Converting tries

As I’ve said before, there are certain words I really don’t like. Seconds after I hit the ‘publish’ button last time, I realised that I’d used one. The pebble originally read

Do you feel like you sometimes get stuck in the twilight zone? What will you do to try to step out of it?

Try’? There it is. What kind of word is that?  Am I saying ‘oh, just give it a go and it might work out’? If you say that you’ll try, are you really saying ‘hmm, I’m really not sure about that but I suppose it might work’? Or are you saying ‘I don’t want to upset my boss so I’ll tell her I’ll do it and then hopefully she’ll forget about it’?

I went back to the post and edited it immediately.

‘Try’ seems like a big red flag to me saying ‘Wait a minute! Let’s dig a bit deeper before we move on’.

Why are you using the word ‘try’? Is the idea still too woolly and you’re not sure what to do? If so, can we refine it and then check how you feel about it.

Is it that it’s just not that important to you? Let’s drop it then and move on to something else.

Is now not the right time or are you not the right person for that task? Let’s explore that and see what impact will it have if you don’t perform the task, or if you don’t perform it now.

Or does the idea scare you so committing to it is a leap too far? What’s behind that feeling?

These are all reasons why, when we notice ourselves thinking ‘I’ll try’, it can be a red flag to warn us to stop and analyse that thought.

‘Do or do not: there is no try’ said Yoda.

Does this seem a bit harsh? Does it feel like I’m saying ‘if you can’t guarantee you’ll succeed then don’t bother? That’s not my intention: read on.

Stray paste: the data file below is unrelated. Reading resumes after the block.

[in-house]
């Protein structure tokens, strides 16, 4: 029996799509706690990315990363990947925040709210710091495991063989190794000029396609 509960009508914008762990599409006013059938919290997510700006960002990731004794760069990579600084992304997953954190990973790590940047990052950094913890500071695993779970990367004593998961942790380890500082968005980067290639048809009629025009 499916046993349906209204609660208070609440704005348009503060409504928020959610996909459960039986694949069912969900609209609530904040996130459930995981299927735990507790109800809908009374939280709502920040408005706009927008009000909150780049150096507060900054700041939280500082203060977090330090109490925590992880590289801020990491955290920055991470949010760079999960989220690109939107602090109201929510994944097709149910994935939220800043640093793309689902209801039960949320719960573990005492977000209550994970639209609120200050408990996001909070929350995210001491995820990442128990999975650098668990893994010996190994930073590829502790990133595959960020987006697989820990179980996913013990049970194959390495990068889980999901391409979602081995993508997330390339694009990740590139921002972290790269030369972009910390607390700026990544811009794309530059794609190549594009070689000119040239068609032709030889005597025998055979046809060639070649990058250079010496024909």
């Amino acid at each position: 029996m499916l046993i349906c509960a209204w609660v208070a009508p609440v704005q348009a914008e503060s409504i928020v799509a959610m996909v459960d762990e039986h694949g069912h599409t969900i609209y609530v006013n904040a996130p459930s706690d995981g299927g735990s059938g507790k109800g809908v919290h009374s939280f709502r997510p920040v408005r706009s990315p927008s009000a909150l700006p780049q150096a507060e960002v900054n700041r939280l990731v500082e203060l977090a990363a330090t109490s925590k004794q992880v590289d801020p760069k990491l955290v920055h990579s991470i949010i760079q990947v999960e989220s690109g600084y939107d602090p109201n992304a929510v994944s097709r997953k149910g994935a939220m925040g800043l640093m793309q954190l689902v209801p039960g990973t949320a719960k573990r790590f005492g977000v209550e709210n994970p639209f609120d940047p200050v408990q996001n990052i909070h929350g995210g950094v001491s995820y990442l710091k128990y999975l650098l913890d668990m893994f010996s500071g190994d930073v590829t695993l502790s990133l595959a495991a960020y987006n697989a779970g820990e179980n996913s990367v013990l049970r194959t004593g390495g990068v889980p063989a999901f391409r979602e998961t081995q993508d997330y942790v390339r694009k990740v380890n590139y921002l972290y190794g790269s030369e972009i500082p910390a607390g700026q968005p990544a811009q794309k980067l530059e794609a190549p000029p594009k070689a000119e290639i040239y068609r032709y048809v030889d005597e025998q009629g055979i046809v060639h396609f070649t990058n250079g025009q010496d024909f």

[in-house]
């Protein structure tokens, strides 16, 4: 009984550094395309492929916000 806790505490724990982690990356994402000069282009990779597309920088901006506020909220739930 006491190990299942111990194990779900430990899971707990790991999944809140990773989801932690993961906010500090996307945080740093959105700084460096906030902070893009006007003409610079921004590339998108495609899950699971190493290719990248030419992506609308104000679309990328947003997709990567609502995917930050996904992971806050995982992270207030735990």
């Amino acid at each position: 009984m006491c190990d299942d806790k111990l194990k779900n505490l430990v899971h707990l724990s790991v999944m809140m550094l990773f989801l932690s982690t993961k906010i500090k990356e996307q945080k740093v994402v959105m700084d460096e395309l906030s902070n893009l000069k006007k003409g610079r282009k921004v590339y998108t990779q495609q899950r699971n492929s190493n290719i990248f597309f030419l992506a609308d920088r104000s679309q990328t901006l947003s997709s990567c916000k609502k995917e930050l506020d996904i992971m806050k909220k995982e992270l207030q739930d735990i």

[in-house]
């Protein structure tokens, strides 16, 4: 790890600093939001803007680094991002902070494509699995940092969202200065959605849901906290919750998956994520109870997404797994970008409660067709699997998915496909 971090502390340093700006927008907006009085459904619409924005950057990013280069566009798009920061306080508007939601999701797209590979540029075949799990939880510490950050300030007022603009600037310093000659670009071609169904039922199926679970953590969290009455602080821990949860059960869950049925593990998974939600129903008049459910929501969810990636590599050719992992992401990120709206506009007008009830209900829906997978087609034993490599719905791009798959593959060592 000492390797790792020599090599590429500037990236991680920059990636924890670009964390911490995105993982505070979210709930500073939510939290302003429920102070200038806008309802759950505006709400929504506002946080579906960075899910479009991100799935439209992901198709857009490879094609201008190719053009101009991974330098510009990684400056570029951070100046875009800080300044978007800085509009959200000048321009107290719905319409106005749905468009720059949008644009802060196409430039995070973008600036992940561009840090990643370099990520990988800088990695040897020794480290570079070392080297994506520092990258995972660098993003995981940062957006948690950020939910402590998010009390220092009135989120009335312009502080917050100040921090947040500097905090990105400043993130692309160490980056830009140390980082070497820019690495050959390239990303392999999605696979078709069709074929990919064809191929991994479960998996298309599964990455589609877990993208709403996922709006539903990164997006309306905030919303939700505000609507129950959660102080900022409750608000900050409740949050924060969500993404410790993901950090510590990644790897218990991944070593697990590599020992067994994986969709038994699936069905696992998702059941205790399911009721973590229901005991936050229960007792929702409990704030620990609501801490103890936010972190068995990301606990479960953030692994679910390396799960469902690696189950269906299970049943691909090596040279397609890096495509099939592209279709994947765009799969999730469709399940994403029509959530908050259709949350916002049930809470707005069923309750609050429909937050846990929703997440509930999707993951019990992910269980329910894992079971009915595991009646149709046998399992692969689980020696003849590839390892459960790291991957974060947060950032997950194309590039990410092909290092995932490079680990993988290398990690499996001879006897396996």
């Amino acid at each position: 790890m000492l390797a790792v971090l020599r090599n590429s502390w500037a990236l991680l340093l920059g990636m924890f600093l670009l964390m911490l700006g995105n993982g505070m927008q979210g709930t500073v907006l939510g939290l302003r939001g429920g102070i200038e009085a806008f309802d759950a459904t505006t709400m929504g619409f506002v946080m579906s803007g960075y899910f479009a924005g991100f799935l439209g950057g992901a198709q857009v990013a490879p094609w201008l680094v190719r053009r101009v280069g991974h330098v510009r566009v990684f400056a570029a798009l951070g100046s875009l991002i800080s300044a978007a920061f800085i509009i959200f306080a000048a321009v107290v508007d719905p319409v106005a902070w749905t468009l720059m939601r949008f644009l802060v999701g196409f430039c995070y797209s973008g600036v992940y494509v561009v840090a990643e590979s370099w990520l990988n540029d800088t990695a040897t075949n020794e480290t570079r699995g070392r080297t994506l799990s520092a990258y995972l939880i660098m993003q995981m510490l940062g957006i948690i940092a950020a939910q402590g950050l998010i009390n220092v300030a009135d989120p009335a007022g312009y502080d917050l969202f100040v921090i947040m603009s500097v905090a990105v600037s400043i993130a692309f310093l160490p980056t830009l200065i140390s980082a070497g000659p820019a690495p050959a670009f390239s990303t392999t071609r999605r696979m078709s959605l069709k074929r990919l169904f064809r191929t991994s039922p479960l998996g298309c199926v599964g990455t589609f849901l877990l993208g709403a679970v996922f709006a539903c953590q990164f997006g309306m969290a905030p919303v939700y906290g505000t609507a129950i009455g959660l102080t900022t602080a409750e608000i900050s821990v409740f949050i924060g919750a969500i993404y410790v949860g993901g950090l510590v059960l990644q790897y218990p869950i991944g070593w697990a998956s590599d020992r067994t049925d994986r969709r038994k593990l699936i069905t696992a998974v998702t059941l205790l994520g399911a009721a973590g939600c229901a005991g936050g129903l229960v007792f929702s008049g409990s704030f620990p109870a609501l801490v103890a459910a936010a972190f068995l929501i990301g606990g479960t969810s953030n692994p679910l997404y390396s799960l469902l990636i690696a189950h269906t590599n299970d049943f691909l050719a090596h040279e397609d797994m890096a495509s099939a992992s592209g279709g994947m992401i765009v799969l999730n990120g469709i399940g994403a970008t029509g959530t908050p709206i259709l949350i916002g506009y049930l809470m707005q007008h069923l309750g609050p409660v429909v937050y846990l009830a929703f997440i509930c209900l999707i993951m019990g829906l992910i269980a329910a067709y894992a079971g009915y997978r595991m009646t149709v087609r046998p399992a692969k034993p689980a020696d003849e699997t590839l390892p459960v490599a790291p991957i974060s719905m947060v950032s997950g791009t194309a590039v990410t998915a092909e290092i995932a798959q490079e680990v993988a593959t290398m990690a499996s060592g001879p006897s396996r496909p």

In the early days of rugby, the players scored points by scoring goals. If a player placed the ball in the other team’s goal area, he didn’t receive any points but was given the chance to try and score a goal without being hindered by the other team. This manoeuvre was known as a ‘try at goal’, later shortened to ‘try’.

So a try itself didn’t gain a team any points: it only allowed them to attempt to win points by scoring a goal. However, having achieved the try, the player didn’t just idly kick the ball vaguely in the direction of the posts: he put all his energy into that kick, using his skill and expertise to give the ball the best possible chance of soaring through those posts, thus literally achieving his goal. My issue with the word ‘try’ is that sometimes it can stop us putting all our resources into achieving our goals. What do you think?

Today’s pebble for your thoughts:

Have you noticed the word ‘try’ in your conversations? What is it flagging up?

Let me know what you think,

Michelle

Turning over pebbles is the blog of Thinking Space Coaching. 

If you’d like to make progress in your work and life, why not email me to see how we can work together?

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2 Responses to Converting tries

  1. Mia says:

    I absolutely agree, I do not like this word either. When I hear it, it makes me feel that you are setting yourself up to fail, that you’re not going to put too much effort in, if any!, because you are unsure, unmotivated or already know, that you just aren’t going to do it.

    I always ask people what they really mean, when they say “I’ll try” to me. Are you or aren’t you going to do it?? They either say, “well no, I don’t think I’ll be able to ” or they think about it and say “I’ll do my best”. Commit to what you are saying and doing, I’m happy with that.

    Mia x

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